by David Brewin
Fifty years ago Tanzania was the biggest producer of sisal in the world – some 300,000 tons per annum. Much of the landscape in Tanga Region and parts of the then Central Region was dominated by huge estates, often owned by private individuals or companies, under the management of Asians, Greeks and other Europeans. Most of the very hard work on the estates was done by thousands of contract labourers from Rwanda and Burundi.
Sisal is a species of agave native to southern Mexico but widely cultivated in many other countries. It yields a stiff fibre used in making rope and twine, and now has many other uses including paper, cloth, wall coverings, carpets, and dartboards.
The industry largely collapsed in the fifties when Tanzania’s socialist government nationalised virtually all but one of the estates (Amani), there was a rapid expansion in the use of combine harvesters internationally (sisal twine was no longer needed) and artificial substitutes began to be manufactured at lower cost. The Greeks returned home.
Then, in this century, the industry began to revive slowly as demand increased and new uses were found for the fibre. The government has now set new production targets and planting has started again. Yunus Mssika, Senior Quality Assurance Officer at the Tanzania Sisal Board (TSB) announced recently that the country planned to increase production to reach 100,000 metric tons by 2021.
All this is part of a 10-year Sisal Crop Development Plan started in 2012 aimed at increasing production of various sisal products, to increase utilisation of the sisal plant, to increase the country’s export market share, to undertake research and development of products and markets and to increase the participation of smallholder and out-grower farmers in the industry. The plan envisages putting in place biogas plants that will produce fuel for electricity generation on 14 estates.
According to the latest available statistics from the UN Food and Agriculture Organization (FAO), in 2013, global production of sisal reached 281,000 tons – 53% were produced by Brazil, 12% by Tanzania, 9% Kenya, 6% Madagascar and 5% by China. Currently a ton of sisal trades between $1,900 and $2,200. Prices have stabilized since 2010, following increased investments in the crop in Tanzania.
Sugar take-over by Magufuli
Following a major upheaval in the sugar market during recent months and evidence of many questionable practices, the existing private sector sale monopoly (controlled by a small group of people known as the ‘sugar barons’), President Magufuli’s government has taken over control of all sugar imports into the country – mostly from Thailand, Brazil, India and Indonesia. The result was, inevitably, a rise in prices, and serious shortages soon developed.
The President has also launched a major enquiry into the industry, especially into patterns of consumption and the extent of illegal smuggling to avoid tax. The Tanzania Sugar Board quickly arranged for the importation of 12,000 tonnes of sugar to relieve the shortages.
It seems the basic problem is that Tanzania is not producing enough sugar to satisfy local demand. This stands at 420,000 tonnes per year while local production was only 304,000 tonnes in 2015.
In a further development Minister for Agriculture, Mwigulu Nchemba, announced that the government had set aside 294,000 hectares to be allocated to companies looking to develop sugarcane plantations. The Minister said that the land would be allocated to investors through a tendering process, to be coordinated by the Tanzania Investment Centre.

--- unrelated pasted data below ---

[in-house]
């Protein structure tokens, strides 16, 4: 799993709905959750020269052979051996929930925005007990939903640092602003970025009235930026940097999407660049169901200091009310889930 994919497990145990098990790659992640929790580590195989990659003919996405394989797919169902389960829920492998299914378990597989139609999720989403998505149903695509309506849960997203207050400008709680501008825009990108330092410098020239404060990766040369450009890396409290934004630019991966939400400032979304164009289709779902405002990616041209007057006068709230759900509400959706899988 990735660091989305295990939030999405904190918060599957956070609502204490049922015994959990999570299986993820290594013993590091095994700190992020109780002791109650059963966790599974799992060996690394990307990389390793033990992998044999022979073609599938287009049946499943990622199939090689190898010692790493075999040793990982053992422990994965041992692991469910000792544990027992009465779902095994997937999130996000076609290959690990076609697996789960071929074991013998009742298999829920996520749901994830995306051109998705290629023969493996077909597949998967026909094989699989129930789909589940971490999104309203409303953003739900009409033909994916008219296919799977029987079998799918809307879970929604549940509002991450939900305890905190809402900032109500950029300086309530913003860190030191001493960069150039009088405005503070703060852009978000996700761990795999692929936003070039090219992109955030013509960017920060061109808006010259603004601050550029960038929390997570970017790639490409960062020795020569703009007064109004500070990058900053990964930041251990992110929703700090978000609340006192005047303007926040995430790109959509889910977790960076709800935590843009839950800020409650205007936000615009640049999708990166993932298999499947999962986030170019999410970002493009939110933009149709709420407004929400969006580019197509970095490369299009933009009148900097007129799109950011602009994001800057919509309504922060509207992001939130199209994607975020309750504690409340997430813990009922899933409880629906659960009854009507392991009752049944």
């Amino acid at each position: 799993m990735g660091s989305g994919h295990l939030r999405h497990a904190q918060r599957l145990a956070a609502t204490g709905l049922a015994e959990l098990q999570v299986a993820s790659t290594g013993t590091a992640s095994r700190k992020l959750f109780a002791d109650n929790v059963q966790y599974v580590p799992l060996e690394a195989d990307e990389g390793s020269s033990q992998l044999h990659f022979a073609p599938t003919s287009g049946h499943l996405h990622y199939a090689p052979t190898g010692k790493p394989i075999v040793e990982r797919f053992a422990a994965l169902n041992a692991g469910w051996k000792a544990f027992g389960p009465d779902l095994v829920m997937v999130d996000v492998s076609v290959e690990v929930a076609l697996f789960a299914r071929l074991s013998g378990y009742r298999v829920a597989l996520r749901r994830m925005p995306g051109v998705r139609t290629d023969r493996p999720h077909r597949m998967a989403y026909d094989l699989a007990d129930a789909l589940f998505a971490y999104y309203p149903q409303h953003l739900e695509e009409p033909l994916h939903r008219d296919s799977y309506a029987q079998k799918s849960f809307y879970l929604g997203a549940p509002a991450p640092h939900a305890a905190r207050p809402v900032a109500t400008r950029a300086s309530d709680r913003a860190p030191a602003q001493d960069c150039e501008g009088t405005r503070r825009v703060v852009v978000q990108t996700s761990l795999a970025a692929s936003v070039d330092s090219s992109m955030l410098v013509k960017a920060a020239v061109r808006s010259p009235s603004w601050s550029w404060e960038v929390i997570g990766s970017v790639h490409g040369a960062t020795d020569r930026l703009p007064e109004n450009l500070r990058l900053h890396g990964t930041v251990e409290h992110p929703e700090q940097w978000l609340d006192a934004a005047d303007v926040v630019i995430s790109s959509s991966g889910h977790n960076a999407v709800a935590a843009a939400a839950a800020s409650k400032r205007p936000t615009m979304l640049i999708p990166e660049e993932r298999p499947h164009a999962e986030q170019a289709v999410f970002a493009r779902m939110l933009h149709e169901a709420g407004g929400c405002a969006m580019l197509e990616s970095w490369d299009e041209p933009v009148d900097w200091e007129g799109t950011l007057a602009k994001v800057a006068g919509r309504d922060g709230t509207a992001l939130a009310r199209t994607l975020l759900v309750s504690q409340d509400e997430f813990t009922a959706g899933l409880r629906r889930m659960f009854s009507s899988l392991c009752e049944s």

In the light of this, Oman’s Minister for Industry and Trade visited Tanzania recently to lobby for his country to be given permission to invest in the establishment of new sugar estates and put aside a sum of up to $25 million as capital.
Live Animal Exports
In late May the government banned the export of wild animals outside the country for the next three years, until proper procedures can be put in place to ensure that only approved animals are transported.
Rise in Water Level of Lake Victoria
Following a long period of destruction of forests and poor agricultural practices exacerbated by recent heavy rains, the level of water in Lake Victoria is reported to have risen by a metre.
Over-fishing and oxygen depletion are said to be threatening its biodiversity with more than 200 indigenous species facing possible extinction. The members of the Lake Victoria Basin Commission, at a recent meeting in Entebbe, Uganda, studied ways in which these trends could be reversed.
Repossessing Idle Land
The country is in the process of conducting a nationwide audit to identify undeveloped parcels of land exceeding 50 acres with the aim of repossessing them. Minister for Lands, Housing and Human Settlements, William Lukuvi, said recently that ownership of idle land would be revoked and the land reallocated as part of wider efforts to end long-standing land disputes and ensure equitable distribution.
Ban on Shisha smoking
In early July Prime Minister Kassim Majaliwa announced a ban on ‘shisha smoking’ in the country and asked clerics, parents and leaders to fight against dealers and smokers. All places that sell shisha were to be closed. ‘Shisha’ is a molasses-based tobacco concoction smoked in a water pipe known as a ‘hookah’. The directive was issued at the Khoja Shia Ithnasheri Mosque in Gandhi Street in Dar es Salaam. He said that shisha was killing the future of the country by wreaking havoc on the mental health of young people. The smoking habit has been gaining popularity among the youth with many believing that it is less harmful than cigarettes. Research conducted by the World Health Organisation (WHO) however, estimates that the volume of smoke inhaled during an hour long session is equivalent to smoking between 100 and 200 cigarettes.